• Moving costs

    You could hire a van and take care of moving your own furniture, but professional movers make light work of transporting large amounts of furniture and valuables. One important thing to check is whether they provide insurance, just in case something is lost or damaged in transit.

    Essential furnishings

    Have a think about anything you’ll need to buy straightaway, especially if you’re a first-time buyer. Settling into your new home is much easier when you have a comfortable place to sleep, eat or relax.

    Connection cost for TV, broadband and phone

    Before you move, check which services are available at your new home, and contact providers for quotes. It’s best to start planning this as soon as you have a completion date confirmed, as there may be a waiting list to get connected.

    Ongoing leasehold fees

    If you buy a leasehold property, you might be responsible for ground rent and maintenance costs. Your solicitor should confirm these costs before you commit to the purchase. 

    Parking fees 

    An increasing number of streets now have controlled parking zones. Check this with the local authority (most have parking guidance for residents on their websites). If you have a car and are moving to a controlled parking zone, you’ll need to register your vehicle with the council and pay a fee for a full or temporary permit. Parking without a permit could lead to a fine – and this could include the van that contains your furniture as well as your personal vehicle.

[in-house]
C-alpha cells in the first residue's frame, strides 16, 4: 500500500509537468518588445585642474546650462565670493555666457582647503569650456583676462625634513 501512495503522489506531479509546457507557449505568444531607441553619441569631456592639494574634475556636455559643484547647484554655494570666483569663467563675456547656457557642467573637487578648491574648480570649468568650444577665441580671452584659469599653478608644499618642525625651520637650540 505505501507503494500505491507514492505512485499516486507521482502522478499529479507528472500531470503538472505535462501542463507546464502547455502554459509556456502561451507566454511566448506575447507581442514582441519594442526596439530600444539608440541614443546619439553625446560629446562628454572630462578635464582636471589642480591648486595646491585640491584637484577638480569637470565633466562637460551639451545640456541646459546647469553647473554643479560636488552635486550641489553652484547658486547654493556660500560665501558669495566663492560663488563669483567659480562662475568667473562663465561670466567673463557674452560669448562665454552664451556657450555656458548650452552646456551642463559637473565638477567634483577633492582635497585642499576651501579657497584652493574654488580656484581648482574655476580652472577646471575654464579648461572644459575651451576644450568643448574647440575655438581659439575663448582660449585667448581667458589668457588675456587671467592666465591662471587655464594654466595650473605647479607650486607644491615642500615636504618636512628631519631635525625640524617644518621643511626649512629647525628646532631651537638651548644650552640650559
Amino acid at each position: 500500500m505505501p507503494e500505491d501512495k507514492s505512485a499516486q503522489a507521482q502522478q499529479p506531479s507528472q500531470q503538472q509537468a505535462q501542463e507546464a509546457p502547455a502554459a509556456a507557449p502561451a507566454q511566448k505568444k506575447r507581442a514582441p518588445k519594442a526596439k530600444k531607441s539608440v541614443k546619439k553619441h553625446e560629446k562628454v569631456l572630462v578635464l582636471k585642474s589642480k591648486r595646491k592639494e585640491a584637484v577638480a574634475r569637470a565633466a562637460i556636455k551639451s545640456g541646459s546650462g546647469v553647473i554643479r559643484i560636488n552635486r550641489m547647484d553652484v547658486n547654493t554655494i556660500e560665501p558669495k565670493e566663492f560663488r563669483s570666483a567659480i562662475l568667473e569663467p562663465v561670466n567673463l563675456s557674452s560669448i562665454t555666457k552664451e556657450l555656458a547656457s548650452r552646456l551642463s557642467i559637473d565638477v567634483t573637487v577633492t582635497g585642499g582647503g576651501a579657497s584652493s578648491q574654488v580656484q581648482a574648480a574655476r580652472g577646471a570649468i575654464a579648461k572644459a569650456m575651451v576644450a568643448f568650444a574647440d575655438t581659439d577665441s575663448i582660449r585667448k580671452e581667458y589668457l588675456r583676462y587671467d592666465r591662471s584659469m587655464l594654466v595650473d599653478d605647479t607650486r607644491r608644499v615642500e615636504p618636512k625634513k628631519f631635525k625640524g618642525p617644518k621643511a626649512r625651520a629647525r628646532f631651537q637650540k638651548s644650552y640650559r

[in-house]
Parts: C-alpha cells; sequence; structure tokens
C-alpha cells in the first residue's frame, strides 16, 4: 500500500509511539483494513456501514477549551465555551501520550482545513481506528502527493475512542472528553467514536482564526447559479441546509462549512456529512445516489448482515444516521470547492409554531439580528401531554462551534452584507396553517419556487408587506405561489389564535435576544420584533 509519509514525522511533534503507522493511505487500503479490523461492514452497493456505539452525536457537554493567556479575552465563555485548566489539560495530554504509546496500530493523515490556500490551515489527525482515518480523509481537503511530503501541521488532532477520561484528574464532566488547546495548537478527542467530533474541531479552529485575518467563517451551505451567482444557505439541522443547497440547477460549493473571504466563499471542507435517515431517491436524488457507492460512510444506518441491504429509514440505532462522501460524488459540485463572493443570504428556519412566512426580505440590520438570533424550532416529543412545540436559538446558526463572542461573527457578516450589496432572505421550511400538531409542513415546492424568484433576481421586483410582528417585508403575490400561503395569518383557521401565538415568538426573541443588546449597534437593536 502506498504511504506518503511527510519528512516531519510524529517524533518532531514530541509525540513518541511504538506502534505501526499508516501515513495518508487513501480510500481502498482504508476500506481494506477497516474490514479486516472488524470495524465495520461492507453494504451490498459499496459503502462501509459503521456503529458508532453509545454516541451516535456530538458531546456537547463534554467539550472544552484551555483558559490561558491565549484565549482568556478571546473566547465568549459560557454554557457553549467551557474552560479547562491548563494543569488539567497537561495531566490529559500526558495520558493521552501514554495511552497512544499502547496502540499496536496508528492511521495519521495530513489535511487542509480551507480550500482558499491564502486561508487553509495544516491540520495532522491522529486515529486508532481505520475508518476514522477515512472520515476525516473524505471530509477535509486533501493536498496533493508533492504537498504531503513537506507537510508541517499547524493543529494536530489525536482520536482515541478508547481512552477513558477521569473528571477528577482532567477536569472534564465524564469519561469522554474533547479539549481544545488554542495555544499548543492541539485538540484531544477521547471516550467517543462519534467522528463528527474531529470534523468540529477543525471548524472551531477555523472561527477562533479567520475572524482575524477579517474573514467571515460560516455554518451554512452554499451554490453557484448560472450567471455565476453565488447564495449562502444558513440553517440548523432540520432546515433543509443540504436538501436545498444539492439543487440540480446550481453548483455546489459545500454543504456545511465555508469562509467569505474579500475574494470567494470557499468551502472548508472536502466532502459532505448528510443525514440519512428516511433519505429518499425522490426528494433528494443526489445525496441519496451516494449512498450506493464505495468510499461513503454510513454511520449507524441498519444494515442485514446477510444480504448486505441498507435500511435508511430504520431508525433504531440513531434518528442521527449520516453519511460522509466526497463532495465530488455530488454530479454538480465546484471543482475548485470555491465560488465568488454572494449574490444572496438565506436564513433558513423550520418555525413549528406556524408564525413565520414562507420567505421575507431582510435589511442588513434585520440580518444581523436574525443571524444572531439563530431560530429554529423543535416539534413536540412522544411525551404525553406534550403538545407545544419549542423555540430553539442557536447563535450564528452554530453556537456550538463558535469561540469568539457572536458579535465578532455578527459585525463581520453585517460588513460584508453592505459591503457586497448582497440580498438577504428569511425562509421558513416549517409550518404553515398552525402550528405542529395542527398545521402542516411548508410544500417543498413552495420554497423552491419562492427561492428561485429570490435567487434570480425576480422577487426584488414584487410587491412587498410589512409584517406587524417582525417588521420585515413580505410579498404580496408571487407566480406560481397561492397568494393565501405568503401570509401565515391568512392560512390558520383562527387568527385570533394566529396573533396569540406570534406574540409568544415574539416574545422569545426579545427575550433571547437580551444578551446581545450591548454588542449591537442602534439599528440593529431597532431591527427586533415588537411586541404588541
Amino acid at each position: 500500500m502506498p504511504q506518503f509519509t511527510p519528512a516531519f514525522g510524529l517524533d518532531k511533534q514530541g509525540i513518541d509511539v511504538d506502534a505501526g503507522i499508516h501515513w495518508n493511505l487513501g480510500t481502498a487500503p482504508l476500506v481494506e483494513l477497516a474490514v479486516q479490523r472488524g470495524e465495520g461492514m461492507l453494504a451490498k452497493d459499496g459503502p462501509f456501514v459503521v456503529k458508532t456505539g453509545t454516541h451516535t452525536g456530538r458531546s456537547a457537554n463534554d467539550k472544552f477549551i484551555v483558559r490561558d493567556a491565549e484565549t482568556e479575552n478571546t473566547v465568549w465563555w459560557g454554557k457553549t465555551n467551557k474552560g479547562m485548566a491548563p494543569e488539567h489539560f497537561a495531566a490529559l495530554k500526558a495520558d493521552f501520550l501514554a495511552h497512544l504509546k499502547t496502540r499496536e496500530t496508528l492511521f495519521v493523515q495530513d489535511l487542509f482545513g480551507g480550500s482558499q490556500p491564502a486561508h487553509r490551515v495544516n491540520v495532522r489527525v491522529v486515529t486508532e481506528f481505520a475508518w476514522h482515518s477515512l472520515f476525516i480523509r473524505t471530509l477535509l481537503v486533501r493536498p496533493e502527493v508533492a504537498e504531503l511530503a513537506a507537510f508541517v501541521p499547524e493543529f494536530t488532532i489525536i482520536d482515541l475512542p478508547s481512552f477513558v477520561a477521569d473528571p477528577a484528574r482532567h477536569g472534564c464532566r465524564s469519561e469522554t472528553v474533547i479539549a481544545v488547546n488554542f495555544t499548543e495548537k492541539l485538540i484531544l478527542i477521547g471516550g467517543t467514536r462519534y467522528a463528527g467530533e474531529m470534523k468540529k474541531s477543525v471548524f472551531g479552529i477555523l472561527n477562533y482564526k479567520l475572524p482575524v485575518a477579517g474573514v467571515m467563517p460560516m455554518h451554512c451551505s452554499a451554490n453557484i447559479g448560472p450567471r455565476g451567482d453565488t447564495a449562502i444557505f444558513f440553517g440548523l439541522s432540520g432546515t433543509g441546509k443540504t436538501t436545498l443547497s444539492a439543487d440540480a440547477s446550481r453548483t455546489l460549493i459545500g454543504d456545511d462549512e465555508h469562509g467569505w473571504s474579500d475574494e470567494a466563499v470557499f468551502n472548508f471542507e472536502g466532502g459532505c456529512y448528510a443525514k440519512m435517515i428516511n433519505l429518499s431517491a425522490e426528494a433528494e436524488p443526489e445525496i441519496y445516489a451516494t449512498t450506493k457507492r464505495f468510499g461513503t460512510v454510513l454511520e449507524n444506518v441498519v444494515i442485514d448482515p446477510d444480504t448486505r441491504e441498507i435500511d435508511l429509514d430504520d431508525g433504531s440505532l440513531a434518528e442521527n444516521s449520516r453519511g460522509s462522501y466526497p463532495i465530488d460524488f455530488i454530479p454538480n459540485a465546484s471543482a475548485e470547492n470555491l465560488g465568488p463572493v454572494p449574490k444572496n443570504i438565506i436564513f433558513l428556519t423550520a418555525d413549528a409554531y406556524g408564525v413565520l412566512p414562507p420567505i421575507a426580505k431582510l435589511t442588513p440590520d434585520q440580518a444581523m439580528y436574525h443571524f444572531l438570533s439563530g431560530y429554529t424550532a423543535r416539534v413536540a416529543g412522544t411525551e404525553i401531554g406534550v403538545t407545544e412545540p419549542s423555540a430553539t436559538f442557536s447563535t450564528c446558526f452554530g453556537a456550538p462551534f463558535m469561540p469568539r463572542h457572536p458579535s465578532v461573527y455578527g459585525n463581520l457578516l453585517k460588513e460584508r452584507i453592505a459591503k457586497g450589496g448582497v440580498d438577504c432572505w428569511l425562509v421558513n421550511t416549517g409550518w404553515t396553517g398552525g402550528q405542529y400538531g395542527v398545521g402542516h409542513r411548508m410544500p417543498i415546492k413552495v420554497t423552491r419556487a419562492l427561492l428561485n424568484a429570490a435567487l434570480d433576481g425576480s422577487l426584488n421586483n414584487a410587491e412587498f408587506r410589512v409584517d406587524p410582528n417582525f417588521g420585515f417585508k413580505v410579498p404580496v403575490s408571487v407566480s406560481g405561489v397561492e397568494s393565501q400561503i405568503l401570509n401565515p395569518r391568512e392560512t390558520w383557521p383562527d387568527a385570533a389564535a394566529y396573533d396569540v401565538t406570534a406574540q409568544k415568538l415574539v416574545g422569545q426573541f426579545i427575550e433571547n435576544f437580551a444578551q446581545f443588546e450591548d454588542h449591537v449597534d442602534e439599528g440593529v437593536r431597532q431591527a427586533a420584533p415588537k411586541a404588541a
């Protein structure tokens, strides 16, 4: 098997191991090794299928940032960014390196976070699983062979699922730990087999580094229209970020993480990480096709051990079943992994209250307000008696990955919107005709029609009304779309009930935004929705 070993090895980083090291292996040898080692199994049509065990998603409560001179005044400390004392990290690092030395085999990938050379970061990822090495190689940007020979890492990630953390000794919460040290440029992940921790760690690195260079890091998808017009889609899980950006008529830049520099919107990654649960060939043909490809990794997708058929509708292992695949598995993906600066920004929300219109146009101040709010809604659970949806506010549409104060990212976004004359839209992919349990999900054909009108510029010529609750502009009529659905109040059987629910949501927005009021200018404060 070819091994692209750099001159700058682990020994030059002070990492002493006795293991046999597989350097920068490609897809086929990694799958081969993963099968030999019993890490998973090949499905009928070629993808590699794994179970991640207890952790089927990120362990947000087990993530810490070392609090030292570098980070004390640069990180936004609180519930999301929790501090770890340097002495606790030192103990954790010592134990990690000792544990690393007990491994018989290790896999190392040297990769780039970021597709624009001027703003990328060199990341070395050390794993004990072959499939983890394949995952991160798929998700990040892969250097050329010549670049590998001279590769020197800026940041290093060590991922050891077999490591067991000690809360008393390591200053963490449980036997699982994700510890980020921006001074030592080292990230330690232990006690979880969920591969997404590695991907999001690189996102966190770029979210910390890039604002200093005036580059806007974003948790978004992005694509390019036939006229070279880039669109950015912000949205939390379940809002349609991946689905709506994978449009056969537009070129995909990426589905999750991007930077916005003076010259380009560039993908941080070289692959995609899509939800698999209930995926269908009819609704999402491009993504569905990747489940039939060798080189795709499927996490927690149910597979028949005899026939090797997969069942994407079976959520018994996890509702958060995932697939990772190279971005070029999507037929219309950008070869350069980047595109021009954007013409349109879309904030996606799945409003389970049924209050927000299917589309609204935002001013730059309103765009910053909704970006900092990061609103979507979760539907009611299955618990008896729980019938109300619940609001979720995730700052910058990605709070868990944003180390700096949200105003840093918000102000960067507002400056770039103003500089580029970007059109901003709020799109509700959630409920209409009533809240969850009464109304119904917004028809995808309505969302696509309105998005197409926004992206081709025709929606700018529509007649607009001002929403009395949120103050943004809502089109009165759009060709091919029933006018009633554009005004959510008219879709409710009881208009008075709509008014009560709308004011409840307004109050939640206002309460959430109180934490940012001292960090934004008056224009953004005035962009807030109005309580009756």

Council tax

    Check with the local authority to find out what your council tax charge will be, as it may be significantly different from how much you currently pay – especially if you’re moving to a new local authority area or a larger property.

Your mortgage options

First-time home buyers

Start the journey to your first home

Find out how to buy a home and take out a mortgage, get tips on what to do if you can’t save the deposit you need and work out much you could borrow.

How to get a mortgage for your first home

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We’ll show you how to get a mortgage from start to finish, including what you need to tell us and the steps you’ll need to take.

Mortgages for moving home

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We’ll help you find a new mortgage deal for your new home – take a look at our latest rates, and read our guide to getting a mortgage with us.